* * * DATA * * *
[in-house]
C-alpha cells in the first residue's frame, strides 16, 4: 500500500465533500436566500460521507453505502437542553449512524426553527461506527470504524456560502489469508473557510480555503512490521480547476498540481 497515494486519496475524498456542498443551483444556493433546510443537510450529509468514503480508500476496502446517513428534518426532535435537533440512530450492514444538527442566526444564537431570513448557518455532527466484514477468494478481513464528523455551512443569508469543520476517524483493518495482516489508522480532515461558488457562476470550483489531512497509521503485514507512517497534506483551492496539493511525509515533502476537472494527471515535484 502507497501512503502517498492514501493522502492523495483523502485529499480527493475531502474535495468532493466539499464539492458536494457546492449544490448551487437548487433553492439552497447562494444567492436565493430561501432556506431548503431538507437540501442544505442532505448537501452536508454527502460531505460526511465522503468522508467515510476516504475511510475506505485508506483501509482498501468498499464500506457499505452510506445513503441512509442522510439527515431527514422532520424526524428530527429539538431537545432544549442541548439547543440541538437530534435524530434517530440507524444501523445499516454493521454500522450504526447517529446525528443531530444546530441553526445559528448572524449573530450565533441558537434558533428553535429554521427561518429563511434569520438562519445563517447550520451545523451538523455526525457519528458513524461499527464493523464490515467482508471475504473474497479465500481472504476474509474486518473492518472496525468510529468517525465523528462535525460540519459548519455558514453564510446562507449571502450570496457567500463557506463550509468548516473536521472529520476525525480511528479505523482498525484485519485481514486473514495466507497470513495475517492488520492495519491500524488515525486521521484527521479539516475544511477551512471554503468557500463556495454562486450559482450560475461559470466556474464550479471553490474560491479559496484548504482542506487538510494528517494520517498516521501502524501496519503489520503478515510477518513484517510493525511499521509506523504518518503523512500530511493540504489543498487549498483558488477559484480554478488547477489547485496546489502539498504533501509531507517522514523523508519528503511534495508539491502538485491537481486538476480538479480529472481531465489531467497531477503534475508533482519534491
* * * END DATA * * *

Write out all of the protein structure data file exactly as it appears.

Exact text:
[in-house]
C-alpha cells in the first residue's frame, strides 16, 4: 500500500465533500436566500460521507453505502437542553449512524426553527461506527470504524456560502489469508473557510480555503512490521480547476498540481 497515494486519496475524498456542498443551483444556493433546510443537510450529509468514503480508500476496502446517513428534518426532535435537533440512530450492514444538527442566526444564537431570513448557518455532527466484514477468494478481513464528523455551512443569508469543520476517524483493518495482516489508522480532515461558488457562476470550483489531512497509521503485514507512517497534506483551492496539493511525509515533502476537472494527471515535484 502507497501512503502517498492514501493522502492523495483523502485529499480527493475531502474535495468532493466539499464539492458536494457546492449544490448551487437548487433553492439552497447562494444567492436565493430561501432556506431548503431538507437540501442544505442532505448537501452536508454527502460531505460526511465522503468522508467515510476516504475511510475506505485508506483501509482498501468498499464500506457499505452510506445513503441512509442522510439527515431527514422532520424526524428530527429539538431537545432544549442541548439547543440541538437530534435524530434517530440507524444501523445499516454493521454500522450504526447517529446525528443531530444546530441553526445559528448572524449573530450565533441558537434558533428553535429554521427561518429563511434569520438562519445563517447550520451545523451538523455526525457519528458513524461499527464493523464490515467482508471475504473474497479465500481472504476474509474486518473492518472496525468510529468517525465523528462535525460540519459548519455558514453564510446562507449571502450570496457567500463557506463550509468548516473536521472529520476525525480511528479505523482498525484485519485481514486473514495466507497470513495475517492488520492495519491500524488515525486521521484527521479539516475544511477551512471554503468557500463556495454562486450559482450560475461559470466556474464550479471553490474560491479559496484548504482542506487538510494528517494520517498516521501502524501496519503489520503478515510477518513484517510493525511499521509506523504518518503523512500530511493540504489543498487549498483558488477559484480554478488547477489547485496546489502539498504533501509531507517522514523523508519528503511534495508539491502538485491537481486538476480538479480529472481531465489531467497531477503534475508533482519534491